Square, Inc. (SQ) has released a new all-in-one payments device that the company hopes will disrupt a fossilized payment processing industry.
About the size of a brick with a phone-like screen and painted in the company’s signature white, the new Square Terminal targets businesses that still use old-fashioned credit-card processing technology that has been notoriously heavy on fees and light on software updates.
Currently, Square has a $999 register, a larger stand and reader that can be used with an iPad, and tiny phone-connected readers. The new Terminal stands as an offering between these options with both portability and full functionality — that doesn’t require a phone or an iPad.
Square’s head of product Jesse Dorogusker told Yahoo Finance that there’s a massive market waiting to be tapped, in particular, small businesses, like liquor stores, barber shops, dry cleaners, and more – that use old tech or no tech at all – for payment transactions.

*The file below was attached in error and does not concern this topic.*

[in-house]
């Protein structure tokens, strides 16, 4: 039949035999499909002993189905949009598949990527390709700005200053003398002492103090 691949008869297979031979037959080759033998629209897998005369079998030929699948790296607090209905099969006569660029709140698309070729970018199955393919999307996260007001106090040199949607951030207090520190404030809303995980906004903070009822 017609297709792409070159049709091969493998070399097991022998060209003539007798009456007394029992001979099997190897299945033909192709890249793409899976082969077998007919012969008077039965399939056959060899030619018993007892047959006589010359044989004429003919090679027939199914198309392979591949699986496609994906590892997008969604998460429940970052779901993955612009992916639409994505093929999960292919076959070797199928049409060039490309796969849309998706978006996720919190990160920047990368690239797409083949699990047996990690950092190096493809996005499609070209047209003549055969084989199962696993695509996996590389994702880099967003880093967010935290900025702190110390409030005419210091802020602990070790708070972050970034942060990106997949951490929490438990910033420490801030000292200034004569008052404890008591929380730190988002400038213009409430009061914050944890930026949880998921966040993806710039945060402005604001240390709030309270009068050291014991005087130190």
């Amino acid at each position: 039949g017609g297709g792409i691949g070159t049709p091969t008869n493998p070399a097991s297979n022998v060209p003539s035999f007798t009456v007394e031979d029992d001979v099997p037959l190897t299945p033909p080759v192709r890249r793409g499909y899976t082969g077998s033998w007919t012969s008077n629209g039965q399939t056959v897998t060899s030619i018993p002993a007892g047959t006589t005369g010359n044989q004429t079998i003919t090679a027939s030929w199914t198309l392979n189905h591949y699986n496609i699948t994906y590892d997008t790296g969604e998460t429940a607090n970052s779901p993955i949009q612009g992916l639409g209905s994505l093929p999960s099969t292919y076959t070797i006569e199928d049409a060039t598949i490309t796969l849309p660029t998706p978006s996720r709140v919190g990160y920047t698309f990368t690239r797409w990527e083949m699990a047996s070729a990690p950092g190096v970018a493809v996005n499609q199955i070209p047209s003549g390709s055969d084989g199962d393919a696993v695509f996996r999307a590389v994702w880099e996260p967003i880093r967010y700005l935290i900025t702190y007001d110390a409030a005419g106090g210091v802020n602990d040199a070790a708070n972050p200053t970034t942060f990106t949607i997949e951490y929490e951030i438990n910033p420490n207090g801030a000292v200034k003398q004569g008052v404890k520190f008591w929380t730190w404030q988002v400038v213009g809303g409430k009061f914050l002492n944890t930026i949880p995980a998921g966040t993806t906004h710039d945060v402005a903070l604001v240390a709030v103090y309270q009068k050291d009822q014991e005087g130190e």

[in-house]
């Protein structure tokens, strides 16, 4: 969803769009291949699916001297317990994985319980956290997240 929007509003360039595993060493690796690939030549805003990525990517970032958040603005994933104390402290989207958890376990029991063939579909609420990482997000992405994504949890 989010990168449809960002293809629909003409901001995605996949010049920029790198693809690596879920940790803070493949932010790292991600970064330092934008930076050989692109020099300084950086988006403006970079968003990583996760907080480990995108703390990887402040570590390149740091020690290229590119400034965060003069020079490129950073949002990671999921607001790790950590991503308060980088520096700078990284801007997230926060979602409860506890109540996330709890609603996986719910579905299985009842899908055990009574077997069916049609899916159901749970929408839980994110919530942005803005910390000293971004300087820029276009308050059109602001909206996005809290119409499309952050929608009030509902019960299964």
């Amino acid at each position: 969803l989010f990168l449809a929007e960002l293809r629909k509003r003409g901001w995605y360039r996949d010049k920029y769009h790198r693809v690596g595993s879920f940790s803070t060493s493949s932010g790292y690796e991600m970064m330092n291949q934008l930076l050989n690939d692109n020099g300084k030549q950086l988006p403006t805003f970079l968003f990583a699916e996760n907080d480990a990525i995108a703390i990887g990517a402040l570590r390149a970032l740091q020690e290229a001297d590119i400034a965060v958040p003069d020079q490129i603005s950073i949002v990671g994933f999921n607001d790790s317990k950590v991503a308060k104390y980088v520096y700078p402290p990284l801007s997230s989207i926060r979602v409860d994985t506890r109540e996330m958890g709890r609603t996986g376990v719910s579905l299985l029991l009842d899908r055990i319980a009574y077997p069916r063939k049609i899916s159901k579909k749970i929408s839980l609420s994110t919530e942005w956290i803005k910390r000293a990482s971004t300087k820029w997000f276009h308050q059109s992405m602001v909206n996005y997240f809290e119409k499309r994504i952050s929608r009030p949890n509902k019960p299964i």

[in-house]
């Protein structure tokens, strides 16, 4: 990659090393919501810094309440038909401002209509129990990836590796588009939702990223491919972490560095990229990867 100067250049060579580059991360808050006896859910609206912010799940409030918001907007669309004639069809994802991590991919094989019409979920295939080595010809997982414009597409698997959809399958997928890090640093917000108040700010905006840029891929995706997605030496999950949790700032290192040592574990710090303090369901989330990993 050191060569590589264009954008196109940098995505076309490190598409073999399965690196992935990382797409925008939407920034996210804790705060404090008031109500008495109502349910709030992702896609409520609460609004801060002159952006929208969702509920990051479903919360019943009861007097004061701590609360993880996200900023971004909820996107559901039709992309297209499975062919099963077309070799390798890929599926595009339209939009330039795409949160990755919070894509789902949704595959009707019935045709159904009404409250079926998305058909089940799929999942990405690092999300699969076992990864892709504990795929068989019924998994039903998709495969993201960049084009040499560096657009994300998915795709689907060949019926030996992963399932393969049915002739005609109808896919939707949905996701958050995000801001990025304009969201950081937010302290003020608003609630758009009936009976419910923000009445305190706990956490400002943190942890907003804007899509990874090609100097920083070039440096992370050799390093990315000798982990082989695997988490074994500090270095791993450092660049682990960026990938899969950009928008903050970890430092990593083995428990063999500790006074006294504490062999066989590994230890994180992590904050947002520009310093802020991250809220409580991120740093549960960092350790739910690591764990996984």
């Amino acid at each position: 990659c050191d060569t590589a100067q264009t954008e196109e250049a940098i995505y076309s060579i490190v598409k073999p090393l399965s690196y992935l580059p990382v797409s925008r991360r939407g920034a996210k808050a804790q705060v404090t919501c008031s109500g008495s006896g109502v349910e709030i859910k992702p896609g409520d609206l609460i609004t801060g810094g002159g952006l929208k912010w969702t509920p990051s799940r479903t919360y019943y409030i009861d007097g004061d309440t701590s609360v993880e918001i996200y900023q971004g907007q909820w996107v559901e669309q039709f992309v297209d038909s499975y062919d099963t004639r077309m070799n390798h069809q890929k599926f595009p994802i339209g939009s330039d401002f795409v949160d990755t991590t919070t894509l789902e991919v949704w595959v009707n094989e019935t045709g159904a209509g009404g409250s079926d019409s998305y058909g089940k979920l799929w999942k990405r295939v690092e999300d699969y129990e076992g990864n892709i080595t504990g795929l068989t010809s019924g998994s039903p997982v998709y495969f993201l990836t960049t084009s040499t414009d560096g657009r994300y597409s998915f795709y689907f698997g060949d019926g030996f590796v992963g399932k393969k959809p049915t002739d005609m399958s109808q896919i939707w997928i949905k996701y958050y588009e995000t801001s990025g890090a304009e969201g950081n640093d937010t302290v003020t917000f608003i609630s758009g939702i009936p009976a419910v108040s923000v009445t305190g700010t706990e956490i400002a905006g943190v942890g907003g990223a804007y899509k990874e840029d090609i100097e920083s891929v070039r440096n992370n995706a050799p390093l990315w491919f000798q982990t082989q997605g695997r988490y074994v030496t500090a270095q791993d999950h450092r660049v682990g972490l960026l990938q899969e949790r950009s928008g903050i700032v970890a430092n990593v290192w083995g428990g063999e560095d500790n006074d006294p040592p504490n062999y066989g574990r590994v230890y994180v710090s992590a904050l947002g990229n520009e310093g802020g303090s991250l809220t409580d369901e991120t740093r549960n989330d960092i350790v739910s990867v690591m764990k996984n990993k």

These businesses, which Square puts in the millions since that’s the amount of current terminal devices in the U.S., may find appeal in having a payment system free from surprises that’s easy to understand: Square charges sellers 2.6% of each purchase plus 10 cents for every payment, and $399 for the device.
In addition to Square’s no-nonsense fees, the company hopes the new features present in the Apple-esque device — it actually runs on Android — will attract customers on their own merit in a double-pronged approach.
The Square Terminal doesn’t need a cabled ethernet connection like most payment terminals do, instead using Wi-Fi, though a cable could be used in a pinch. This means someone could pay for a haircut while still in the barber chair or pay for a doctor’s visit, away from the waiting room.
The device can also take every form of electronic payment — chips, swipes, contactless taps, Apple Pay, Google Pay — print paper receipts, and integrate with Square’s inventory software and other resources.
Given the number of potential customers, Square aims for disruption on a consumer-scale and is launching an strong marketing campaign on multiple platforms, even though this is technically a B2B product. That’s because ordinary people — sole proprietors and the moms and pops who own mom-and-pop stores — are the ones who stand to make the decision.
With this in mind, Dorogusker said that Square designed the devices’ software with two important features: to operate much the same as the older devices familiar to the millions who work registers across the country, and to make the setup take no more than a few minutes.